Whenever a nonprofit group receives a saintly anointment and evades standard scrutiny, especially during a public and emotionally-wrought crisis, that is generally an excellent time to examine their IRS 990 tax filings.
Back in the fall when a tragic spate of gay and questioning youths committed suicide after suffering horrific bullying, the Trevor Project was put on a pedestal, given a halo and donations poured into the group's coffers. People around the country upset over the bullying and suicides turned grief into action, calling for lots of support for the project.
Let me state now that the Trevor Project is a valuable resource assisting vulnerable at-risk youths in many ways, and that it is filling a niche in the community.
However, it is a growing component of Gay Inc and no matter how worthy its mission and who it helps, it should be held to high standards of transparency regarding fiscal information and thereby provide accountability to donors, the youths served and the at-large gay community.
At the time of the autumn suicides, I looked the Trevor Project's IRS 990 tax filings and opted to not write about the details contained therein because of the expected criticism I'd receive asking how I could question anything to do with the nonprofit at such a time.
Also, I was uncomfortable seeing how the Trevor Project was used by the Human Rights Campaign as cover when much-deserved flack was flying at them because they took over the lease of Harvey Milk's old camera shop on Castro Street, without first taking the temperature of the community about that real estate deal. The glow of the project's halo extended over to HRC. Not a healthy sign.
Now, many months later, and four-weeks after Charles Robbins abruptly resigned as executive director, I'd like to focus attention on the project and its stewardship.
Chris Geidner at Metro Weekly was the first to break the news in April that Robbins had stepped down. Geidner and others cited a now-deleted bio page on Robbins at the project's site and reference to their budget. The bio still appears on a gay news site down in Florida:
During his four-year tenure at The Trevor Project, the full-time staff has grown from five to 24 and the annual budget has quadrupled to $4 million.
I'm not sure why the project makes the yearly $4 million claim when their IRS 990s don't support it. The project receives major brownie points for posting their four most-recent tax returns. Revenue last year was at $1.3 million and rose to $1.6 million in FY 2010, way less than half the alleged annual budget claimed.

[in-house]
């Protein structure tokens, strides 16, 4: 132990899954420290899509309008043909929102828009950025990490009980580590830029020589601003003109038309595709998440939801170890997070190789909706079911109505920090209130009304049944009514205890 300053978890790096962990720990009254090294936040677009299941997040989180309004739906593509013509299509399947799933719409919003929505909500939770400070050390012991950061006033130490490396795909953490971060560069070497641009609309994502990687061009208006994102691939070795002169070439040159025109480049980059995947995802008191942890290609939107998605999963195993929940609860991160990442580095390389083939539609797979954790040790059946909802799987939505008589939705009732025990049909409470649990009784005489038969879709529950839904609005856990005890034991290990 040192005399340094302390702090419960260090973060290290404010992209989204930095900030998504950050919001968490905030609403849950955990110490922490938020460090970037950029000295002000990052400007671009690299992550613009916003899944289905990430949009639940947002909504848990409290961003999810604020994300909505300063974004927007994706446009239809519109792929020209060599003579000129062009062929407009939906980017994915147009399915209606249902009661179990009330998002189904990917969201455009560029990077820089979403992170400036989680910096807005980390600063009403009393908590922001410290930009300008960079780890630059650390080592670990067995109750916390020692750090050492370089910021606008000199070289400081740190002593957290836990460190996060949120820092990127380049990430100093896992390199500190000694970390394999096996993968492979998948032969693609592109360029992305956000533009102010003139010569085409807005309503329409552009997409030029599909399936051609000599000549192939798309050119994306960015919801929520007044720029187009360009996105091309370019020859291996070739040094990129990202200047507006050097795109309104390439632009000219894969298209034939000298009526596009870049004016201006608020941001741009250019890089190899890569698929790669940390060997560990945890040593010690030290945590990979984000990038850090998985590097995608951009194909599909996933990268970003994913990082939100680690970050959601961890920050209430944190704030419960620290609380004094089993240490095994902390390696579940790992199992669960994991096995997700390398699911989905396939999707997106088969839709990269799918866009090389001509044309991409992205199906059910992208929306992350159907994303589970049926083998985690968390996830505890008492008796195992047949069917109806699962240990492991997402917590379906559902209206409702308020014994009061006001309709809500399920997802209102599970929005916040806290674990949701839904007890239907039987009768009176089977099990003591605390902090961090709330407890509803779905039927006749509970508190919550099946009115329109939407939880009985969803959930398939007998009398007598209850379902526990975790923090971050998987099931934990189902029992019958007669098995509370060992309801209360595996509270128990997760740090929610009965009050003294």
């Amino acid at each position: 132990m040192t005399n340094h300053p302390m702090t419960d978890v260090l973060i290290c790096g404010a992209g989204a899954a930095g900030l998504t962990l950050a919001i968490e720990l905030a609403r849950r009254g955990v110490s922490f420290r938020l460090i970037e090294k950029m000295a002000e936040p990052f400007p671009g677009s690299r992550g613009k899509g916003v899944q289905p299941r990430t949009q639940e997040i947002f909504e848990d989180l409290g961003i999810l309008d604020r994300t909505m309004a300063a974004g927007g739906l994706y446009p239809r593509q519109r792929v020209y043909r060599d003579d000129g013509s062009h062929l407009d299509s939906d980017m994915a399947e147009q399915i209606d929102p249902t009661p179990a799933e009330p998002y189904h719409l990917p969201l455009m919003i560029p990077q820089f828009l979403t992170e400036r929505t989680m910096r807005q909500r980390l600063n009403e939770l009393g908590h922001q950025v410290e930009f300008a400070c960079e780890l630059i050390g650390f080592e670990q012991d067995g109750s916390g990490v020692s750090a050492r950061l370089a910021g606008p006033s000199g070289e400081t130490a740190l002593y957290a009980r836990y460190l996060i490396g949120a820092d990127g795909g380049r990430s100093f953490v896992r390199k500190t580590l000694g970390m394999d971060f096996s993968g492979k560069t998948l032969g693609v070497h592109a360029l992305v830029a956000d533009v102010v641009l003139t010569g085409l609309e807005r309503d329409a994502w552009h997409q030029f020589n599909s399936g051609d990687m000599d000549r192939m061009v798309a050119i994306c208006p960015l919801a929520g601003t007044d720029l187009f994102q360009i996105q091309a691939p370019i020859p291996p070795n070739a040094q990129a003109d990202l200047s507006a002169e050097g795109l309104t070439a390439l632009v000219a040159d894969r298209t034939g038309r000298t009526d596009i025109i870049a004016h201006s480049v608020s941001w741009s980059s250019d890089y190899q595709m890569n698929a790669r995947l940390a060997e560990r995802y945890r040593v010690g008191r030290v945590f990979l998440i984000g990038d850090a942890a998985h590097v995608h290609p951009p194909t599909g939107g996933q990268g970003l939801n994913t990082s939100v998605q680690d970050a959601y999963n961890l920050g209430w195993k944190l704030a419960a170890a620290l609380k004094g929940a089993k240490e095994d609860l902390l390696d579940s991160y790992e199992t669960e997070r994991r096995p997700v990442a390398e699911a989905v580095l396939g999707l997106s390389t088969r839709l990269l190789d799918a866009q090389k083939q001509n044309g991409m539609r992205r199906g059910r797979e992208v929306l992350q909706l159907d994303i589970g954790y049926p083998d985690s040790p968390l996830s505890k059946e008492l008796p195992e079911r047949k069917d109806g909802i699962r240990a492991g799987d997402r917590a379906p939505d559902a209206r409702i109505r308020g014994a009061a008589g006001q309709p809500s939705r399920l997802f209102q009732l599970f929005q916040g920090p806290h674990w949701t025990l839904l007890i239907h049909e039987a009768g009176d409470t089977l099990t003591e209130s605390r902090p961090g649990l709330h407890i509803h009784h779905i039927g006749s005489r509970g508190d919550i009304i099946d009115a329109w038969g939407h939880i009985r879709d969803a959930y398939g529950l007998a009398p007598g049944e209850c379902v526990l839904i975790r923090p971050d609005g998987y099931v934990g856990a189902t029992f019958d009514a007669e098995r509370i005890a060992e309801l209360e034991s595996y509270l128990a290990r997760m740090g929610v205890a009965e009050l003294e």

During that fiscal year, Robbins's pay came to $140,275, making his compensation equal to almost 10 percent of the budget.
Instead of waiting for someone to come knocking at the door, the Trevor Project should be coming to the community with updates about what's happening concern the hunt for a new ED and other matters. Their page for press releases omits their April email about the Robbins resignation, and nothing is shared about finding his replacement. Standard info like what search firm has been retained, or the temporary boss will remain at the helm for the time being, etc., can't be found at their site.
Trevor Project stakeholders are not aided when the nonprofit can't post an announcement about the ED moving on, one-month after his departure no further info has been shared, and none is promised in the near future. This is not accountability nor are these healthy signals.
Why did Robbins suddenly leave the project, when can we expect a full accounting to the community about his tenure and departure, why did his bio claim a larger budget than reported in IRS 990 filings, will they hold public forums to discuss all this, and what is going on regarding a new director?
Answers from the Trevor Project are needed.
(Photo: Robbins, center, at a fundraiser for his former employer, in a photo found today at the project's site. Credit: Courtesy photo.)